While I try to get my life back to normal, here are two links to eliminate mental defects (or at least to help you to laugh at them):
(Don’t forget The NonSequitur for real-life examples of all kinds of fallacies).
Speaking of flawed statements, Rachel Maddow shows why Bill O’Reilly’s gloating about ratings is not the issue here (what a takedown!).
It was not just ego that O’Reilly was exposing when he bragged that he’s got more viewers than Maddow. He was also expressing the fundamental difference between liberal and conservative media and their audiences — which is: liberals are consumers of their media while conservatives are actually citizens of theirs.
Maddow has the "Rachel Maddow Show." Keith Olberman has "Countdown." But O’Reilly presides in a "No Spin Zone" that is a subdivision of "Fox Nation."
And by immediately responding to Maddow’s criticism of him with an appeal to the size of his audience, O’Reilly was exhibiting another aspect of the group-think and tribalism at the heart of the conservative worldview: this tendency among right wing pundits to weigh their success not by the brilliance of their insights or the artistry of their articulation but by the sheer size of the crowd they are able to gather. Which makes sense since group consciousness and solidarity is the essence of all right wing movements, including fascism.
It’s really quite remarkable when you stop to think about it. How many times have you heard Bill O’Reilly respond to a well-placed put-down from his relentless tormentor, Keith Olberman, by comparing the size of Olberman’s audience to O’Reilly’s own market share? And now he’s done it with Rachel.
It’s not about the quality of one’s ideas, you see. It’s all about the size and loyalty of the following you can build. No wonder the right wing is so obsessed with President Obama’s legendary "charisma," or the "messianic" powers they imagine he holds over the teeming throngs he can hypnotize seemingly at will. Yet, when the right wing looks at Obama and sees a demon, it’s really their own inner selves they see staring back at them instead.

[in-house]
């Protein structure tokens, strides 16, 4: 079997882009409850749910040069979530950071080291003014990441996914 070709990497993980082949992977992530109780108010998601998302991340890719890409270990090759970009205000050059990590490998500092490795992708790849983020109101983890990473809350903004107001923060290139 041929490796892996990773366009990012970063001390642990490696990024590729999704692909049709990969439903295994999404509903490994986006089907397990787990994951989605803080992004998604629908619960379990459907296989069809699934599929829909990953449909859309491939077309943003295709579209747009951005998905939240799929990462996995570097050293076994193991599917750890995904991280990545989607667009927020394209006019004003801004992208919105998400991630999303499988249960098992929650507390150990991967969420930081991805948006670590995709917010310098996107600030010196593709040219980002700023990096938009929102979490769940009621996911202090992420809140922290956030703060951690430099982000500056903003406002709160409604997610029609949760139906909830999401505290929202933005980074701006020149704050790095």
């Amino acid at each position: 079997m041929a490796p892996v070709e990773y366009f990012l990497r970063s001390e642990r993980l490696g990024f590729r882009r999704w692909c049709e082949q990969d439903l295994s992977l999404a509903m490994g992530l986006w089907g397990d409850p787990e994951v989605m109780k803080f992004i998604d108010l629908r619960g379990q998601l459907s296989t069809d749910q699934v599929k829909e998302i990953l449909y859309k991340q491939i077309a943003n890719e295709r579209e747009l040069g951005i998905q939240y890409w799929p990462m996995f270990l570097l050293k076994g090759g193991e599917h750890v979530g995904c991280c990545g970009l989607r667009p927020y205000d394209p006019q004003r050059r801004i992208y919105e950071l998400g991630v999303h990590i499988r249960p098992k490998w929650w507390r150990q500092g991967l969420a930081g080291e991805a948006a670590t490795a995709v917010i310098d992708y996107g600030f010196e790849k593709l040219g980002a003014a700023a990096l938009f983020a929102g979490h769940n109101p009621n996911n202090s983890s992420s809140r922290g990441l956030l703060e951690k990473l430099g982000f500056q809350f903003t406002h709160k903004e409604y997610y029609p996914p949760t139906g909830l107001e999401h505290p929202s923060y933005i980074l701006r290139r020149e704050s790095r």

Conservatives, unlike liberals, tend to wear their politics on their sleeve. Indeed, they often wear them on their T-shirts. "I’m a proud Ronald Reagan Conservative" is just the sort of slogan you might expect to see on a piece of right wing apparel. But why is it I have such a hard time picturing anyone on the left with a shirt announcing: "I am a Proud FDR Liberal?" I can’t even imagine it on someone who still hangs a picture of the great man on their wall back home.
And it’s this overpowering need that conservatives have to be a member of a group – and not just any group, but a group that is tightly defined – that makes them pleasant as companions but fundamentally unfit for the hard work of a democracy like ours, with so many different kinds of people, groups and interests that must somehow be woven together.